• The present invention will now be described in detail with reference to the Figures.
  • FIG. 1 is a functional block diagram illustrating a storage environment, generally designated 100, implementing an embodiment of the present invention.
  • Storage environment 100 includes host computing system 102. Host computing system 102 may be a laptop computer, a tablet computer, a netbook computer, a personal computer (PC), a desktop computer, a personal digital assistant (PDA), a smart phone, or any programmable electronic device capable of communicating with storage system 104. In other embodiments, host computing system 102 may represent a computing system utilizing multiple computers as a computing system, such as in a cloud computing environment. In another embodiment, host computing system 102 represents a computing system utilizing clustered computers and components to act as a single pool of seamless resources.
  • Host computing system 102 communicates with storage system 104. In one embodiment, host 102 and storage system 104 may be communicatively coupled via one or more of a range of layers of controllers, busses, or devices. In one embodiment, storage system 104 is a storage system or storage subsystem of host computing system 102. In various embodiments, storage system 104 is a solid state drive (“SSD”), hard disk drive, or a hybrid drive including both solid-state and hard drive components.
  • Host computing system 102 communicates with storage system 104. In one embodiment, storage system 104 resides within host computing system 102. In another embodiment, storage system 104 is a storage system that is separate from host computing system 102. Host computing system 102 may communicate with storage system 104 using any known communication protocol, a few examples of which include SATA, SCSI, SAS, USB, and FibreChannel. In one embodiment, host computing system 102 and storage system 104 may be communicatively coupled via one or more of a range of layers of controllers, busses, or devices.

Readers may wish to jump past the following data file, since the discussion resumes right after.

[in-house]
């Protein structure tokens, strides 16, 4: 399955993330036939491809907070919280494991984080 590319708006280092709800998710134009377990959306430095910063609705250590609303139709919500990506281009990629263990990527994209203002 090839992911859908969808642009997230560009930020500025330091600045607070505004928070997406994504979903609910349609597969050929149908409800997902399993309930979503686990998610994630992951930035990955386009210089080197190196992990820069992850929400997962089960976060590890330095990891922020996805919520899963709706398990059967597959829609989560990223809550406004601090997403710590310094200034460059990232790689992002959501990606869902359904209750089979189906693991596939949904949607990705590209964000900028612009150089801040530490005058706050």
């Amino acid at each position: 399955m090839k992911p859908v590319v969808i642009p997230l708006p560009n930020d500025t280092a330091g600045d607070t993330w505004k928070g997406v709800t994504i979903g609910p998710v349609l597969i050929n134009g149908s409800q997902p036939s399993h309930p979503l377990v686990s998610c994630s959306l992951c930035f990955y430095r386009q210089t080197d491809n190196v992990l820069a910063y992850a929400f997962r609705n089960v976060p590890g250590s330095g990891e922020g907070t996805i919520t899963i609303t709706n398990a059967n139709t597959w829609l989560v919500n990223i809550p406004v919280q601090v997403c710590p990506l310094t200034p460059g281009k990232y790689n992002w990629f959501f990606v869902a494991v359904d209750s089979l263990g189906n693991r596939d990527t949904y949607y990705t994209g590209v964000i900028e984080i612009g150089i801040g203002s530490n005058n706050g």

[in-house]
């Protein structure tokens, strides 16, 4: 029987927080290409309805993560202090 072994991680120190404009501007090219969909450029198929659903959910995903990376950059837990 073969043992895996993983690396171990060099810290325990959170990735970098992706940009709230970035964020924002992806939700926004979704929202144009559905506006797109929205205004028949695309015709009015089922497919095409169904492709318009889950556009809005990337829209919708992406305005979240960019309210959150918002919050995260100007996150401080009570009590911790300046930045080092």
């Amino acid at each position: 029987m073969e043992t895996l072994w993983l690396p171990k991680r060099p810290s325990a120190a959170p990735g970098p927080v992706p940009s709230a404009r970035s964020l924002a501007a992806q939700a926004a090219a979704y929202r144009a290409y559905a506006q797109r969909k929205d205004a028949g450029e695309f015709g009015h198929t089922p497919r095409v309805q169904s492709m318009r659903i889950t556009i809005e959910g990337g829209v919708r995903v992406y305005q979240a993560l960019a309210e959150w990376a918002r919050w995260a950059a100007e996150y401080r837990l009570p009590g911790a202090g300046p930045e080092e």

• Storage system 104 stores data utilizing flash storage array 110. It should be appreciated that the inventions herein can be implemented with a wide range of memory mediums, including for example non-volatile random access memory (NVRAM) technologies such as NAND flash memory, NOR flash memory, phase-change memory (PCM), magnetoresistive RAM (MRAM) and resistive RAM (RRAM).
  • Flash storage array 110 includes block 120, which includes pages 122 a-122 n. Flash storage array 110 may include a different number of blocks than depicted in FIG. 1. Each block of flash storage array 110 may include a different number of pages than depicted in FIG. 1. In one embodiment, each page of pages 122 a-122 n stores a plurality of bytes of data. For example, storage system 104 may include several thousand blocks, each of which may include several thousand pages, each of which may store several thousand bytes of data.